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Basics agreed to for NSAC merger into Dalhousie

Programming at the Nova Scotia Agricultural College is not expected to change for at least the next two years after it becomes Dalhousie University’s Faculty of Agriculture, effective July 1.

Representatives of the two schools on Friday announced an agreement in principle for NSAC’s merger into Dalhousie, covering general details such as interim leadership, operating funding and transition costs.

The formal agreement won’t be finalized until all the fine details are settled and the legislation is approved by the Nova Scotia legislature, the two schools said Friday.

Truro-based NSAC, now operated and largely funded by the provincial agriculture department, will see Halifax-based Dalhousie receive the $17.1 million in ag department funding making up just over half of the ag college’s operating budget.

The provincial ag department will kick in an additional $1.5 million in the coming fiscal year to cover some merger-related costs, and a one-time allocation of $7.5 million over three years for transition costs, such as IT conversion and building maintenance.

The province “has also agreed to cover some specific budget pressures in the years ahead relating to items such as deferred maintenance and increasing resource costs,” the two schools said.

NSAC’s operating budget also includes $6.8 million, provided through a university memorandum of understanding with the provincial labour and advanced education department. Other revenues come from sources such as tuition and fees.

NSAC faculty and staff officially become employees of Dalhousie effective July 1, at which time the college becomes a faculty within Dalhousie on a “distinct campus.”

Harold Cook, Dalhousie’s former dean of medicine, will be the interim campus principal and dean for the new ag faculty effective May 1. A “national search” starts immediately for a full-term principal/dean, the two schools said.

NSAC employees’ previous collective agreements will move to Dalhousie and the staff will stay in the province’s Public Service Superannuation Plan. NSAC staff’s future collective agreements, when they expire, will be negotiated with Dalhousie.

“Opportunities ahead”

NSAC students formally become Dalhousie students this fall but won’t notice much difference in their academic experience right away, as NSAC’s course calendar has already been set for September and “there are no changes planned to NSAC’s programs for at least the next two academic years,” the two schools said.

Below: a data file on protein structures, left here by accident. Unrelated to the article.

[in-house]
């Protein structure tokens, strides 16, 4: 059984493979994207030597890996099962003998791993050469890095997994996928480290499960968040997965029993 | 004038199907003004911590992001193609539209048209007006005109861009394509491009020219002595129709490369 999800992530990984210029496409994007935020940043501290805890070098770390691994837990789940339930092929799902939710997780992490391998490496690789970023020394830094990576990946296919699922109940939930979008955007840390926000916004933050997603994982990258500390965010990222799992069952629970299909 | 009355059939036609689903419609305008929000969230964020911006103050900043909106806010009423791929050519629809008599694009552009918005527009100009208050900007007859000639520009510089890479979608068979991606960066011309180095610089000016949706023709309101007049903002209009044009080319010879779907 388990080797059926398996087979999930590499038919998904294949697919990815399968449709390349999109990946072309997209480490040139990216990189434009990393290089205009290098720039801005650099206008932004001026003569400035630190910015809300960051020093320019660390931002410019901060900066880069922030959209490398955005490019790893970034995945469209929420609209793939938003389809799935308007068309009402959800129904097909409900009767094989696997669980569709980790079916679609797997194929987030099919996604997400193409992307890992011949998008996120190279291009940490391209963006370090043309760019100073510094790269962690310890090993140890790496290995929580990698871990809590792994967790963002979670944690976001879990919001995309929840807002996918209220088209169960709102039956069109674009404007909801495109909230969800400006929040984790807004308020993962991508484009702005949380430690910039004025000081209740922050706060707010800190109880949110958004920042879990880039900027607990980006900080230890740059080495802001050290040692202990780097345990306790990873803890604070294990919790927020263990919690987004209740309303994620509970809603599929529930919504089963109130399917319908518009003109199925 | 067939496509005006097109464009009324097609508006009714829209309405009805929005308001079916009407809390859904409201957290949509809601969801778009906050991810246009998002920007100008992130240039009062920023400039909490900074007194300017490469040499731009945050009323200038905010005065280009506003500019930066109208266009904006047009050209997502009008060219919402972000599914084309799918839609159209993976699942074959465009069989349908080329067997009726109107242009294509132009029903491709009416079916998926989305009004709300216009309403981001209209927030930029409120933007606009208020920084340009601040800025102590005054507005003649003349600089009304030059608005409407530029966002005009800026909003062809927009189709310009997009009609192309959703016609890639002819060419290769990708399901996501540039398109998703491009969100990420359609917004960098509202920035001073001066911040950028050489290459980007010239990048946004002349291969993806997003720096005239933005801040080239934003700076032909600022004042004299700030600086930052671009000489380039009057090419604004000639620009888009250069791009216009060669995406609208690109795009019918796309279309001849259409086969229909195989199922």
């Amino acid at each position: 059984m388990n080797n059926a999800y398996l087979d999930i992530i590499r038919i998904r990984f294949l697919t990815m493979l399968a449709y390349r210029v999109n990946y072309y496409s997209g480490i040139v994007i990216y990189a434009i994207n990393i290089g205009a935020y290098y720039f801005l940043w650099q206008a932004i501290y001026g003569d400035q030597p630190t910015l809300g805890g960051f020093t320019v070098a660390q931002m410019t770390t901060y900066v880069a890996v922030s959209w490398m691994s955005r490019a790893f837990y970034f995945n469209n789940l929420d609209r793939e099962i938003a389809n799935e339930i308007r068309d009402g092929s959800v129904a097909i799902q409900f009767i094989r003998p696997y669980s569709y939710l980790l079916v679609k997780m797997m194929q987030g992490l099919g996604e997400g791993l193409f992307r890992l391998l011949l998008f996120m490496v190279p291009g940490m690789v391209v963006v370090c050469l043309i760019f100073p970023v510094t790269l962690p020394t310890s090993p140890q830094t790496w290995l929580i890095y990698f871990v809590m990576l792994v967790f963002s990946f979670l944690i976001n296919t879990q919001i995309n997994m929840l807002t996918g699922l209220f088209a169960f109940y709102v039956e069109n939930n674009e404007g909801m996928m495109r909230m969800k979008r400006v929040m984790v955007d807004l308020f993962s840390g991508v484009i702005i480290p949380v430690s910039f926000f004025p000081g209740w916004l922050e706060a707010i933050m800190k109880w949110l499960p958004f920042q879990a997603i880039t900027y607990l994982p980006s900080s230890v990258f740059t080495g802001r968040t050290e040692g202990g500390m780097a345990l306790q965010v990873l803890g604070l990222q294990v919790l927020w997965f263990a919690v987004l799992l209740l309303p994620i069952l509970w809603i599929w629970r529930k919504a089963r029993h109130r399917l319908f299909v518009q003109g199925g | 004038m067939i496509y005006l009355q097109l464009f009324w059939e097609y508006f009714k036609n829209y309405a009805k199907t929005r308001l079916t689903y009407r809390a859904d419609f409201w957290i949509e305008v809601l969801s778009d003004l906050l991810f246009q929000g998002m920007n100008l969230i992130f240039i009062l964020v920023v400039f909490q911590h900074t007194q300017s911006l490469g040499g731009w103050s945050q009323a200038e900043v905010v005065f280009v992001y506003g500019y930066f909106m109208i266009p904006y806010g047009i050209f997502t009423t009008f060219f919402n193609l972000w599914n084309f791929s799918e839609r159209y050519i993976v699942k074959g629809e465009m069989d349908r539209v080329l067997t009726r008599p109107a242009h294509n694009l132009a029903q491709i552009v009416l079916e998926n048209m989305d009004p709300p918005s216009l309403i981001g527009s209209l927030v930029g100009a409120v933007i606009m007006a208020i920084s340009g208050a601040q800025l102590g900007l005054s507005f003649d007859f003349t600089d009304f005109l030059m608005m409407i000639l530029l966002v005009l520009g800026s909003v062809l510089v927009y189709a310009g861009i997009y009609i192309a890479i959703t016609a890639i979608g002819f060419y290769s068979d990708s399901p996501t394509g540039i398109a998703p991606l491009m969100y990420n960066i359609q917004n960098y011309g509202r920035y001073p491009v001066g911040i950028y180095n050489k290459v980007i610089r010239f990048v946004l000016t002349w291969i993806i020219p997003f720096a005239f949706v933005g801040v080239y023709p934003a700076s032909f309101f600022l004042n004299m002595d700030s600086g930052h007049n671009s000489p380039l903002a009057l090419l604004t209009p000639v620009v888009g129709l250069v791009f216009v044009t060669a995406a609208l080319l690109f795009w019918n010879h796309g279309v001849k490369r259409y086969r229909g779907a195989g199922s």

All parties, however, “acknowledge that pairing Dal and NSAC presents some exciting opportunities for academic and research collaboration in the years ahead.”

Any future changes to the ag faculty’s programs will be made through the “existing academic change process,” which includes input from faculty and approval from Dalhousie’s senate.

The two schools announced in May 2011 that they would start talks toward a merger, aimed at building a “national centre of excellence” for ag research and innovation, offering both schools’ students a “broader choice of programs” and boosting the schools’ ability to compete for research funds and student recruitment.

The immediate next step is for the transition process to get underway, the two schools said. A leadership team will “soon begin working with department and offices to determine what elements of a transition need to happen in the next few months, and which can wait until after the July 1 merger date.”

While some aspects of the merger will take place quickly, it will likely take several years before all elements of a transition would be complete, the two schools said.

Long-time provincial civil servant Peter Underwood, who previously spearheaded the merger process, died Sunday at age 60. A memorial service for Underwood will be held Saturday (March 31) at 11 a.m. at St. Matthew’s United Church in Halifax.

Related stories:
Dalhousie/NSAC merger goes to formal negotiations, Jan. 23, 2012
N.S. Ag College in merger talks with Dalhousie, May 21, 2011

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